You might know that before becoming a full-time business coach and consultant, I came from a marketing background and ran a small digital agency for twelve years.
There came a time during my years at the helm of the agency when I had become so caught up in boom and bust, I turned to all sorts of things to try to get me off that roller coaster. It was only after a serious episode that nearly took my eyesight from the stress that I had a wake-up call. I realised that if I didn’t make some changes and pull through that, I may as well close the dang agency. Whilst I’ve got some stories of triumph, big client wins (and a crazy trip to Amsterdam), I learned some valuable lessons. To this day, I’m still looking back and thinking about what I could have done better.
So, after going on my journey of fanatically educating myself about business and having time to reflect, I thought I’d share the biggest mistakes I made. My hope is that you take something away, whether it be a lightbulb moment or a word of caution. Maybe even the inspiration to get you to start changing before your agency or business changes you.
My Seven Agency Mistakes
#1 Not having systems and processes
In my early days, it’s maybe unfair to say naive, but I put a little too much stock in a handshake agreement. However, after realising that disagreements on invoice schedules, scope creep, and stress from a dislocation of expectations, I had to address uncertainty. It was time to put in place some systems and processes.
I remember the turning point of creating my ‘run book’. And to this day I still use a similar format with a Trello board that has everything on it from onboarding a client, to kick off and everything that comes after that. Whenever there is anything that needs to be done twice in your agency, create a process for it. That process could even be a simple checklist. When it comes time to grow and eventually scale your agency, you’ll thank yourself.
Here’s an example of a Client Onboarding Checklist.
Eliminating confusion for your client, uncertainty for your team and having templates will save so much time and streamline your daily operations. You can get on with your work and get on with adding massive value to your clients.
You can’t scale your business without systems, start early, start now as it won’t be an overnight thing.
#2 Not having a handle on job profits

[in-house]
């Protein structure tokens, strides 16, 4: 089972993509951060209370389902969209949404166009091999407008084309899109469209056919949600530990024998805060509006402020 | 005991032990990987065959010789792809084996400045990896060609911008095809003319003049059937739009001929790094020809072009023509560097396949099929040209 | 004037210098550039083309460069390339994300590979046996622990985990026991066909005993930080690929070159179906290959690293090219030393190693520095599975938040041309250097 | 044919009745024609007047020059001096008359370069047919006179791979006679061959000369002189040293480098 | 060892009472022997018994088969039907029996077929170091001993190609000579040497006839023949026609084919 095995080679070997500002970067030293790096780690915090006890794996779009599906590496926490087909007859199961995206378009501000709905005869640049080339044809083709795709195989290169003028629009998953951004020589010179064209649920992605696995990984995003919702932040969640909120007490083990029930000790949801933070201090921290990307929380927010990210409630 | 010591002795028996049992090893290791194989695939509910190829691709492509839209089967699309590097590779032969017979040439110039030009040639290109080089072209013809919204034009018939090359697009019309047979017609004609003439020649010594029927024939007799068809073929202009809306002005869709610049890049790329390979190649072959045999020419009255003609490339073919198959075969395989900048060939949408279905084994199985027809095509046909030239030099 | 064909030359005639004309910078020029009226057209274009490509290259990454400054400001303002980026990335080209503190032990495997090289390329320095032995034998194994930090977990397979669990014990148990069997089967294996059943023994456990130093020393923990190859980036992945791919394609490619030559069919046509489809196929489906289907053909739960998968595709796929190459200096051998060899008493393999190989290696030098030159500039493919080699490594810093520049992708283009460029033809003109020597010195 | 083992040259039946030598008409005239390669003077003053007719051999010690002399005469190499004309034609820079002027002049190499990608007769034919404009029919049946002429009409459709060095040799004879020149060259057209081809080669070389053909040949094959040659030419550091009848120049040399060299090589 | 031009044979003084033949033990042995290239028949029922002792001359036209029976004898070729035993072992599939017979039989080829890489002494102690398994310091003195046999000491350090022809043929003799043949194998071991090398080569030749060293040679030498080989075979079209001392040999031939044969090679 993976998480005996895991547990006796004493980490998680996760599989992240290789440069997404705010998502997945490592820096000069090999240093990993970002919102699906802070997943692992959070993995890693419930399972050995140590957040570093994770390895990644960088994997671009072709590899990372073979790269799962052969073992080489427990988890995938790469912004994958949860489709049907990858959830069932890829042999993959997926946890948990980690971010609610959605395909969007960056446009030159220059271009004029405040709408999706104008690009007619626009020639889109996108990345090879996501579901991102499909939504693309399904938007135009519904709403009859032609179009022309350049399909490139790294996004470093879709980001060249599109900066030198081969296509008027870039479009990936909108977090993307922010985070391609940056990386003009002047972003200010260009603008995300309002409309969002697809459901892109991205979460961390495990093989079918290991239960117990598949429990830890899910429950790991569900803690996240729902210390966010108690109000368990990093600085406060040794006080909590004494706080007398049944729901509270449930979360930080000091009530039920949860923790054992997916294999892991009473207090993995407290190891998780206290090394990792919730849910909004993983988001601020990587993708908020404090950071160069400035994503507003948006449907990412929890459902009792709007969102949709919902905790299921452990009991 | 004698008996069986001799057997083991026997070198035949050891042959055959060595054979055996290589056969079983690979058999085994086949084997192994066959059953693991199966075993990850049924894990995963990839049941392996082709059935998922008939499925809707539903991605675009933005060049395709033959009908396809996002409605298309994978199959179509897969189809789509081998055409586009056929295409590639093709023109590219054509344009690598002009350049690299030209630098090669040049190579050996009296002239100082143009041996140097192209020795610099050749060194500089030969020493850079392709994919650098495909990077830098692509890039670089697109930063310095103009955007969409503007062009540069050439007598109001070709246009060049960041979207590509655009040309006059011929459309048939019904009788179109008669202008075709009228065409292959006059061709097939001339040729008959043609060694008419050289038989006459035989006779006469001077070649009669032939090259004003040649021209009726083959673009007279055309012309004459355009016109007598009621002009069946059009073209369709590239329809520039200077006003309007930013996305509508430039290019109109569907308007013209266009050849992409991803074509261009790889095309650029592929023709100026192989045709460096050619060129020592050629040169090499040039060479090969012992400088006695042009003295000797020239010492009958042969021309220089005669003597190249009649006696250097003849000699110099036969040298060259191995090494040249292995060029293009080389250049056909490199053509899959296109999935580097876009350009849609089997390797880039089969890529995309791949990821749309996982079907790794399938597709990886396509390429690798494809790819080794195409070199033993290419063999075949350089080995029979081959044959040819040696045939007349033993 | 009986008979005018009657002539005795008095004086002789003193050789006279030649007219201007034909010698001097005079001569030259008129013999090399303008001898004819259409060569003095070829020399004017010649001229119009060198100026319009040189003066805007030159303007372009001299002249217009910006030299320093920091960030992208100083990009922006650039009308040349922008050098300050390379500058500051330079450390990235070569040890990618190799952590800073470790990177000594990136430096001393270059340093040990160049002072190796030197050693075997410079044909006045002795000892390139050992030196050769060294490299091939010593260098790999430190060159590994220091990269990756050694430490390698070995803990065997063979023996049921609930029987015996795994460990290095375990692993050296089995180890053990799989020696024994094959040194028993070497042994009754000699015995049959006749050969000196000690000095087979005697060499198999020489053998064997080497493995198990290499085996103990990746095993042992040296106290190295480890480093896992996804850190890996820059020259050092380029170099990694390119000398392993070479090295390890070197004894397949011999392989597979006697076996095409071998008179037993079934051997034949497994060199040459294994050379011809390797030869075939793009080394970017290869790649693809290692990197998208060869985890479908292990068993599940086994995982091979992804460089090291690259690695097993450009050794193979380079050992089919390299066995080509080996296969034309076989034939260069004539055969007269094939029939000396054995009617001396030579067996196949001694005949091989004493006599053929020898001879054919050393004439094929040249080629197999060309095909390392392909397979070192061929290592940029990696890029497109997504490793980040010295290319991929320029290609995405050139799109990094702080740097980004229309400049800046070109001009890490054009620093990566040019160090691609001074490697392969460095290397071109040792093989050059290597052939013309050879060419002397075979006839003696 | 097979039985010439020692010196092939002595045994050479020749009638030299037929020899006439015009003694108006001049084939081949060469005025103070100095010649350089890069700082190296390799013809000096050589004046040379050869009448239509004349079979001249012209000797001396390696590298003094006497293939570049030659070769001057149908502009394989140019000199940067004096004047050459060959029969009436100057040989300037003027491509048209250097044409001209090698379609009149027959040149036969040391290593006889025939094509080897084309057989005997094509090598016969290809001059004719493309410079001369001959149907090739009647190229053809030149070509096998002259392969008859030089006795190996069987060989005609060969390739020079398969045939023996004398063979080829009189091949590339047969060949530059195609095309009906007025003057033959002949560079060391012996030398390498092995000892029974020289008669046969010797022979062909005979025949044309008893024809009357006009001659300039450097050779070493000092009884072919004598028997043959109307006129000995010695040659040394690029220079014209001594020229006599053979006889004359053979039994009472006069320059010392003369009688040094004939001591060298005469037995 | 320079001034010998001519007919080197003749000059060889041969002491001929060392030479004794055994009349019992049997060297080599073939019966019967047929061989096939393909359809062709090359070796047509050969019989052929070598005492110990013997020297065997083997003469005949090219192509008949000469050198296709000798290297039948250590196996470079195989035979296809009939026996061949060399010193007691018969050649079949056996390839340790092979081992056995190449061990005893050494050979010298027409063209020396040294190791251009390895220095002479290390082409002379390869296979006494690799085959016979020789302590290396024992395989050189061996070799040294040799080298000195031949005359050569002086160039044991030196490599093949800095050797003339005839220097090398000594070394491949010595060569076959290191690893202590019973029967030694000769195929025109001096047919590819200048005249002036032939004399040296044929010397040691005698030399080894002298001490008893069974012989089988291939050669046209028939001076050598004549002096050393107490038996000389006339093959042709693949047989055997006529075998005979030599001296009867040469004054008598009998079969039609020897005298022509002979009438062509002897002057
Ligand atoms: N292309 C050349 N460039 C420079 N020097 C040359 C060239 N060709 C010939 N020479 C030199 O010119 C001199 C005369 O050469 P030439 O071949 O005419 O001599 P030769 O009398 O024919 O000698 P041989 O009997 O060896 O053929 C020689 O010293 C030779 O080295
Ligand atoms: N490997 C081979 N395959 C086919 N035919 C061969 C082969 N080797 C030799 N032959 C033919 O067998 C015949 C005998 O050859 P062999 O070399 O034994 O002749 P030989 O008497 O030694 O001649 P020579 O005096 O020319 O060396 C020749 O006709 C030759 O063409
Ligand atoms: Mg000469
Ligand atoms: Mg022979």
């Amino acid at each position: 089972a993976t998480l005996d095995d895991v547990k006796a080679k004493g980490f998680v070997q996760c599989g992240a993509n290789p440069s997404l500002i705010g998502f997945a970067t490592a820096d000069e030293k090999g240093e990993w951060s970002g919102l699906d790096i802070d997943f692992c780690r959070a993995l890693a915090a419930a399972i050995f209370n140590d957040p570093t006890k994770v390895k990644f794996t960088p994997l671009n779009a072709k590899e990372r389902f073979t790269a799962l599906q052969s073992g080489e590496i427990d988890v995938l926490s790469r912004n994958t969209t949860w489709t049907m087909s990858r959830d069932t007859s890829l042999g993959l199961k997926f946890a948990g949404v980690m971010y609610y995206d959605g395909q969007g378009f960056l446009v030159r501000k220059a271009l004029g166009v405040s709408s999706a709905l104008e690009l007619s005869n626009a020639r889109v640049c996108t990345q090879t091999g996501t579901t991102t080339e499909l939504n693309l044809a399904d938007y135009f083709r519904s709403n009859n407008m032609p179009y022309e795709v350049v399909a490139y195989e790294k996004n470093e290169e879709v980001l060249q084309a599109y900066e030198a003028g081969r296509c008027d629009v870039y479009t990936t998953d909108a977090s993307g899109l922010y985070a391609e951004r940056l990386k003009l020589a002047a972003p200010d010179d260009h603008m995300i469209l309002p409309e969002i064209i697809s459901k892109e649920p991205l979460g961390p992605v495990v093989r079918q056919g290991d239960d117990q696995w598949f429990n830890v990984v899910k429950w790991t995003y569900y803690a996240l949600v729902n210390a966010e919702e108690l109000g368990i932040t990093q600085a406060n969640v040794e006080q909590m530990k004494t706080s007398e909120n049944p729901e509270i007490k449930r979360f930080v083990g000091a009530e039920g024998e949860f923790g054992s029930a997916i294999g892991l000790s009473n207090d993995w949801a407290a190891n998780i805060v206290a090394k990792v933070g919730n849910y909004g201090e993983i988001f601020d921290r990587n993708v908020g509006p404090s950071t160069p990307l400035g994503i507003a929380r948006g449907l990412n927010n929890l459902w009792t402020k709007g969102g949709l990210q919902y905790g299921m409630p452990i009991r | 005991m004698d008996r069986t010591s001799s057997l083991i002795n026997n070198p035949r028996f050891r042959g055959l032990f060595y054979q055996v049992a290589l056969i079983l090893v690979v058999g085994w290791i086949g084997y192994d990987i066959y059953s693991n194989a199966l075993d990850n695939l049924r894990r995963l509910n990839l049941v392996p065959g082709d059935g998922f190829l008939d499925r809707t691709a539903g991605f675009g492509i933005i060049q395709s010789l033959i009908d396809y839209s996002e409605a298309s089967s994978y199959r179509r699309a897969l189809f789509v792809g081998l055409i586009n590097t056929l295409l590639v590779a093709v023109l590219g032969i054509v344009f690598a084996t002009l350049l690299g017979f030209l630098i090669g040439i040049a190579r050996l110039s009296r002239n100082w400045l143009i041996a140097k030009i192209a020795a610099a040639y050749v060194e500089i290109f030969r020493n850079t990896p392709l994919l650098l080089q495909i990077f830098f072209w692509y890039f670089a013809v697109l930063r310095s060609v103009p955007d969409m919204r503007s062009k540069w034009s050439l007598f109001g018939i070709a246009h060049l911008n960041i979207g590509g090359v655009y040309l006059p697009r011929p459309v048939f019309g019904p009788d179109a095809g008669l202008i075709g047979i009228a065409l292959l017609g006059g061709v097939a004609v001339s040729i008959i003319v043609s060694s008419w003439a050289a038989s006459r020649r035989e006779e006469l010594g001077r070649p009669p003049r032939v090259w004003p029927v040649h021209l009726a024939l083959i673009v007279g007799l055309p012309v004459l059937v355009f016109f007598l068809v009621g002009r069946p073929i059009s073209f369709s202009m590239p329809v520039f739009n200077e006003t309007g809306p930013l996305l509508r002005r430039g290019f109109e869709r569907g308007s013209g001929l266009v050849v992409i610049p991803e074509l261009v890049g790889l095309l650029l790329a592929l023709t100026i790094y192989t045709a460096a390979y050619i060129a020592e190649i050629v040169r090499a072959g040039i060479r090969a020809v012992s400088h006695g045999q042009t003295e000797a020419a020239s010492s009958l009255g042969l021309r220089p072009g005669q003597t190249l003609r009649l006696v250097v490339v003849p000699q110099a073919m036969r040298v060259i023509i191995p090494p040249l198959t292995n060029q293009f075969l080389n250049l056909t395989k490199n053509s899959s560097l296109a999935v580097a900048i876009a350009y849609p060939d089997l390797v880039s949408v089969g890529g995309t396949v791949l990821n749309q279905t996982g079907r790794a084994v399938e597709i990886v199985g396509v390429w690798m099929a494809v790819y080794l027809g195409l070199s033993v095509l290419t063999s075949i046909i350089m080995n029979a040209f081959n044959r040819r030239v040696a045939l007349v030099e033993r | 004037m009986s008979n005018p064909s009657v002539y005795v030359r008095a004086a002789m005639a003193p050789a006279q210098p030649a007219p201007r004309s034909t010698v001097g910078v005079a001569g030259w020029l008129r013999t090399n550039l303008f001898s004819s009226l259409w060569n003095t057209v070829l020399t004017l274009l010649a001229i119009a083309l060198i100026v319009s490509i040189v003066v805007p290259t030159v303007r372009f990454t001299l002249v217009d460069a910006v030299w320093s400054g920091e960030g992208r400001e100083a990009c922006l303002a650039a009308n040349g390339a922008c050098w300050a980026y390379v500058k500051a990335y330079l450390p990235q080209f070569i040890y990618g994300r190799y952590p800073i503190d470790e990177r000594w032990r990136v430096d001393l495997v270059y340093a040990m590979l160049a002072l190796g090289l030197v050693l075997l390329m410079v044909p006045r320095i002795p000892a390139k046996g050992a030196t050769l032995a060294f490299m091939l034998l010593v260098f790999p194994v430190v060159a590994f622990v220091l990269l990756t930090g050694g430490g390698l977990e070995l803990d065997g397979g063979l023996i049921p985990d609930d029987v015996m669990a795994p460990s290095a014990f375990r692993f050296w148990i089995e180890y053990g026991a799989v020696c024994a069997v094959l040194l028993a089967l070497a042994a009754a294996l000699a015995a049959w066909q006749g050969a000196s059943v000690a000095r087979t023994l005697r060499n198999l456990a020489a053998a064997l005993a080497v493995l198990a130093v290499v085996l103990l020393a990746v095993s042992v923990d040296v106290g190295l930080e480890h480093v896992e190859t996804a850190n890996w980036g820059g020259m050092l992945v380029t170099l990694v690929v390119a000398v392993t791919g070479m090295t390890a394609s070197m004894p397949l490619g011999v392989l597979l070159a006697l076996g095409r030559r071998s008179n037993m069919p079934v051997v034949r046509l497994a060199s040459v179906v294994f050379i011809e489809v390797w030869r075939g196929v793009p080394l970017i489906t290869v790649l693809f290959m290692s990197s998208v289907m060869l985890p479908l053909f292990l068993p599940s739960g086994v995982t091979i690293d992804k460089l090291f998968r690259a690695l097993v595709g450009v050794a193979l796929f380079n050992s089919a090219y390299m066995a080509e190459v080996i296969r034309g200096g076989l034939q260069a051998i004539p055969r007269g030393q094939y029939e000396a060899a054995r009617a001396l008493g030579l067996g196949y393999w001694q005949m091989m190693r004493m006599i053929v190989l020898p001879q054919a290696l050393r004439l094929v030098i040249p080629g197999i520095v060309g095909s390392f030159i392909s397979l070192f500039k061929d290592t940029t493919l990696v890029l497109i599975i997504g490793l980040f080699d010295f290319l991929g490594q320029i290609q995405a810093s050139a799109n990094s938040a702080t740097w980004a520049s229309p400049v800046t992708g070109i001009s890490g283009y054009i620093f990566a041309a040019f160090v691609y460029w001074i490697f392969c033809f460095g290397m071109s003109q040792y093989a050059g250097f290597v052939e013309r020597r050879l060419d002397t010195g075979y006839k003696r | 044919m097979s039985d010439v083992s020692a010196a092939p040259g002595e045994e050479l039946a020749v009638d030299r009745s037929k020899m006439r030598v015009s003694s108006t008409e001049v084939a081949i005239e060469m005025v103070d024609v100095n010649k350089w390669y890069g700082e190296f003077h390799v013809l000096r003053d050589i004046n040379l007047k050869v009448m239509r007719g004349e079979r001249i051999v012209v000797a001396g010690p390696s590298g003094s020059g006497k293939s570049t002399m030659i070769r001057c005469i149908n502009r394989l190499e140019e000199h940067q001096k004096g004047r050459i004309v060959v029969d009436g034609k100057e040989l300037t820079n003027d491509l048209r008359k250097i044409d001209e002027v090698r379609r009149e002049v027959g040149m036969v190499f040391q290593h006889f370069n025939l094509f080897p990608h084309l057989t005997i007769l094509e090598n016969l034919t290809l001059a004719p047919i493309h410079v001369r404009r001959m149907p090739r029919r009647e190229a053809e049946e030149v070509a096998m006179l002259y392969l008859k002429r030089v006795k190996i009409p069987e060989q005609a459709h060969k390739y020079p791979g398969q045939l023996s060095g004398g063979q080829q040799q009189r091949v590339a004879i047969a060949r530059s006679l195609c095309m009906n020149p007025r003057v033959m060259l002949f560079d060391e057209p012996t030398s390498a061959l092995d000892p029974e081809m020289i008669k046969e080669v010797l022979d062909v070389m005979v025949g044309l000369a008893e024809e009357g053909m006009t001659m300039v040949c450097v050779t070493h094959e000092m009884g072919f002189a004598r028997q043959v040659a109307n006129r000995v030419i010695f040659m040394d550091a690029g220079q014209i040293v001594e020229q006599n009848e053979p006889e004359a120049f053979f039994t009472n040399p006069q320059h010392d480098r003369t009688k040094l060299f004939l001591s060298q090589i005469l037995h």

Cash flow is one thing but margins are altogether a different animal. You can be a beast when it comes to sales and landing new projects but if you don’t have a handle on your margins, you can get as many new clients as you want but you’re going nowhere fast.
I was very fortunate to have some coaching with the incredible Keith Cunningham and it’s where I found my love of numbers. Before that, I was awful. I knew that my team were busy, I was busy but that level of activity simply wasn’t reflected on the invoice schedule (or in my bank balance for that matter). So here are a number of things to get to grips with.
Gross margin. In an agency business or service-based business, this is tricky. Usually, this is sales less your cost of goods sold. Technically you can put the wages of your producers and your sub-contractors in here but not all their time is spent on fee earning work so it’s tricky. And for full-time employees, you pay them regardless of how many sales you make.
What you can’t see will kill you. If you don’t know what your breakeven hourly rate is and you don’t know the gross margins on projects, odds are you are going to discover some monsters. One of those monsters is known as scope creep. You agree a cost with a client for a piece of work, the client ends up changing the brief or the project goes in a new direction but more often than not the client is not charged for the additional work.
You know what I’m talking about so let me ask you a question. Why are you bankrolling your clients’ projects?
It’s time to start getting to grips with your numbers. If you haven’t worked out your breakeven hourly rate, don’t worry I’ve got this nifty little calculator tool for you to do that. It’ll take a few minutes and give you a whole new perspective.
Grab the agency health check calculator here.
#3 Undervaluing (and selling retainers)
In agency land, I was under the illusion that retainers were a silver bullet. Retainers would solve my cash flow issues, would solve the constant and never-ending need to find new clients, new projects. And I was tripping over myself to get clients onto retainers as soon as they had a foot in the door.